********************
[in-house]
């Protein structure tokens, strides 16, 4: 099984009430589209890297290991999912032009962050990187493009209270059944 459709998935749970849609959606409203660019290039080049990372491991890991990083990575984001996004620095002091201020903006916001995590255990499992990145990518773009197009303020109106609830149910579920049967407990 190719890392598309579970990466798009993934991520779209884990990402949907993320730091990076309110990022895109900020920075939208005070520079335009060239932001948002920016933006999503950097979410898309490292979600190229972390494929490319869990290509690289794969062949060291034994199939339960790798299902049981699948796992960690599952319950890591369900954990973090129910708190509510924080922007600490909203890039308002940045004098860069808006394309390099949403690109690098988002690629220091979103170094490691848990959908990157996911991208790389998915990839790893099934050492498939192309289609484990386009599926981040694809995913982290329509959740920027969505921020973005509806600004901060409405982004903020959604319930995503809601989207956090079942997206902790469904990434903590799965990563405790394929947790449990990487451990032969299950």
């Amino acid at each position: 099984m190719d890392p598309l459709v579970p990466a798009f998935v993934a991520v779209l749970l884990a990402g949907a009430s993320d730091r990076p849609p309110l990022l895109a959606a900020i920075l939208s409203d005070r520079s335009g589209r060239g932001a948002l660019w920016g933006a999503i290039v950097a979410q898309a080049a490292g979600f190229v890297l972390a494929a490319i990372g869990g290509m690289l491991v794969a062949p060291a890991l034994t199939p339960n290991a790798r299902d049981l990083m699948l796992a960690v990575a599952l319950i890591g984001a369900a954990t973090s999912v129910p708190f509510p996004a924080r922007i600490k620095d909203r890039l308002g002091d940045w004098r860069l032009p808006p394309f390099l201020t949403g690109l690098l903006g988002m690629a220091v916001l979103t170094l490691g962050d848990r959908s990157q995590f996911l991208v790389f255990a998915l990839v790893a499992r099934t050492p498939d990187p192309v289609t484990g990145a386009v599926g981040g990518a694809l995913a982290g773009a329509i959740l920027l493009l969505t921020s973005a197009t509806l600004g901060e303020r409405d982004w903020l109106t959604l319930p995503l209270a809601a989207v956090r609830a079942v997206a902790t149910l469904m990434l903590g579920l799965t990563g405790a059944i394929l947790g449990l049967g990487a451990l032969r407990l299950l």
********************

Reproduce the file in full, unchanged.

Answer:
[in-house]
């Protein structure tokens, strides 16, 4: 099984009430589209890297290991999912032009962050990187493009209270059944 459709998935749970849609959606409203660019290039080049990372491991890991990083990575984001996004620095002091201020903006916001995590255990499992990145990518773009197009303020109106609830149910579920049967407990 190719890392598309579970990466798009993934991520779209884990990402949907993320730091990076309110990022895109900020920075939208005070520079335009060239932001948002920016933006999503950097979410898309490292979600190229972390494929490319869990290509690289794969062949060291034994199939339960790798299902049981699948796992960690599952319950890591369900954990973090129910708190509510924080922007600490909203890039308002940045004098860069808006394309390099949403690109690098988002690629220091979103170094490691848990959908990157996911991208790389998915990839790893099934050492498939192309289609484990386009599926981040694809995913982290329509959740920027969505921020973005509806600004901060409405982004903020959604319930995503809601989207956090079942997206902790469904990434903590799965990563405790394929947790449990990487451990032969299950």
């Amino acid at each position: 099984m190719d890392p598309l459709v579970p990466a798009f998935v993934a991520v779209l749970l884990a990402g949907a009430s993320d730091r990076p849609p309110l990022l895109a959606a900020i920075l939208s409203d005070r520079s335009g589209r060239g932001a948002l660019w920016g933006a999503i290039v950097a979410q898309a080049a490292g979600f190229v890297l972390a494929a490319i990372g869990g290509m690289l491991v794969a062949p060291a890991l034994t199939p339960n290991a790798r299902d049981l990083m699948l796992a960690v990575a599952l319950i890591g984001a369900a954990t973090s999912v129910p708190f509510p996004a924080r922007i600490k620095d909203r890039l308002g002091d940045w004098r860069l032009p808006p394309f390099l201020t949403g690109l690098l903006g988002m690629a220091v916001l979103t170094l490691g962050d848990r959908s990157q995590f996911l991208v790389f255990a998915l990839v790893a499992r099934t050492p498939d990187p192309v289609t484990g990145a386009v599926g981040g990518a694809l995913a982290g773009a329509i959740l920027l493009l969505t921020s973005a197009t509806l600004g901060e303020r409405d982004w903020l109106t959604l319930p995503l209270a809601a989207v956090r609830a079942v997206a902790t149910l469904m990434l903590g579920l799965t990563g405790a059944i394929l947790g449990l049967g990487a451990l032969r407990l299950l």